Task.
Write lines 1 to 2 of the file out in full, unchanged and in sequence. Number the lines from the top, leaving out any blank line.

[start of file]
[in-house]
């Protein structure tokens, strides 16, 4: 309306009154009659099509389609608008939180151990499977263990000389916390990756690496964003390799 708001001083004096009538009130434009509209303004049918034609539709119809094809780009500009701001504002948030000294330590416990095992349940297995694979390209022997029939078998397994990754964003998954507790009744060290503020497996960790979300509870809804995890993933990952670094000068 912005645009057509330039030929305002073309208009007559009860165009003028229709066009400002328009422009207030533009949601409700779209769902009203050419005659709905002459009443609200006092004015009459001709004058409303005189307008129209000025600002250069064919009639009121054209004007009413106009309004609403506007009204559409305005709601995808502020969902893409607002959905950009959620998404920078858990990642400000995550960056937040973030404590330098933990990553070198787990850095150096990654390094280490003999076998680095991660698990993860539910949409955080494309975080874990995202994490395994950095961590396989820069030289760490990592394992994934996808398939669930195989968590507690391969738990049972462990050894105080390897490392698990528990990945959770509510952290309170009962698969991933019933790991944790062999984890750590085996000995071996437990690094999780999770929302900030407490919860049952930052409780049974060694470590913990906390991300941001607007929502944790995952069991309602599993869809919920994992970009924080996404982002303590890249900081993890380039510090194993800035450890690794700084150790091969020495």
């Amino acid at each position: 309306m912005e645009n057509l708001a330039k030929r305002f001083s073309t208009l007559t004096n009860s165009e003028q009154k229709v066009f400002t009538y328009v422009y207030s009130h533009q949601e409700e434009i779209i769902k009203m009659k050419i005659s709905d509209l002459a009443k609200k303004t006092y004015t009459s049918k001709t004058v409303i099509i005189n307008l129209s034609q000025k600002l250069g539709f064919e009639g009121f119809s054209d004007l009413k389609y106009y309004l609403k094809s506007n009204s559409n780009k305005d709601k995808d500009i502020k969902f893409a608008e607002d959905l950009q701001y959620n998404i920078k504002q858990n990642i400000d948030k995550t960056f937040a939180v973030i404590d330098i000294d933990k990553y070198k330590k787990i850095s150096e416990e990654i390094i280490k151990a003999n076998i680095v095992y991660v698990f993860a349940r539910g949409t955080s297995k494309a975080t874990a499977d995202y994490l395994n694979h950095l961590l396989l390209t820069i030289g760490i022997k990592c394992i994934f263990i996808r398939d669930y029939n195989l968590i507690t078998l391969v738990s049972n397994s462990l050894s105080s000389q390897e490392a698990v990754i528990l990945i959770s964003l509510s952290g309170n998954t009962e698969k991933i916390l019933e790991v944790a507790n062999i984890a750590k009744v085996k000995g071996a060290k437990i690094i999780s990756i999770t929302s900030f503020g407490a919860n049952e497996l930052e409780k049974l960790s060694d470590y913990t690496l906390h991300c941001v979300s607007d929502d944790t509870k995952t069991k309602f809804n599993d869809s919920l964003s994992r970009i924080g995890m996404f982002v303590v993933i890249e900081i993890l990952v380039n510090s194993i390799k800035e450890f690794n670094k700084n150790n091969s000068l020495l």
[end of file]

[in-house]
């Protein structure tokens, strides 16, 4: 309306009154009659099509389609608008939180151990499977263990000389916390990756690496964003390799 708001001083004096009538009130434009509209303004049918034609539709119809094809780009500009701001504002948030000294330590416990095992349940297995694979390209022997029939078998397994990754964003998954507790009744060290503020497996960790979300509870809804995890993933990952670094000068 912005645009057509330039030929305002073309208009007559009860165009003028229709066009400002328009422009207030533009949601409700779209769902009203050419005659709905002459009443609200006092004015009459001709004058409303005189307008129209000025600002250069064919009639009121054209004007009413106009309004609403506007009204559409305005709601995808502020969902893409607002959905950009959620998404920078858990990642400000995550960056937040973030404590330098933990990553070198787990850095150096990654390094280490003999076998680095991660698990993860539910949409955080494309975080874990995202994490395994950095961590396989820069030289760490990592394992994934996808398939669930195989968590507690391969738990049972462990050894105080390897490392698990528990990945959770509510952290309170009962698969991933019933790991944790062999984890750590085996000995071996437990690094999780999770929302900030407490919860049952930052409780049974060694470590913990906390991300941001607007929502944790995952069991309602599993869809919920994992970009924080996404982002303590890249900081993890380039510090194993800035450890690794700084150790091969020495």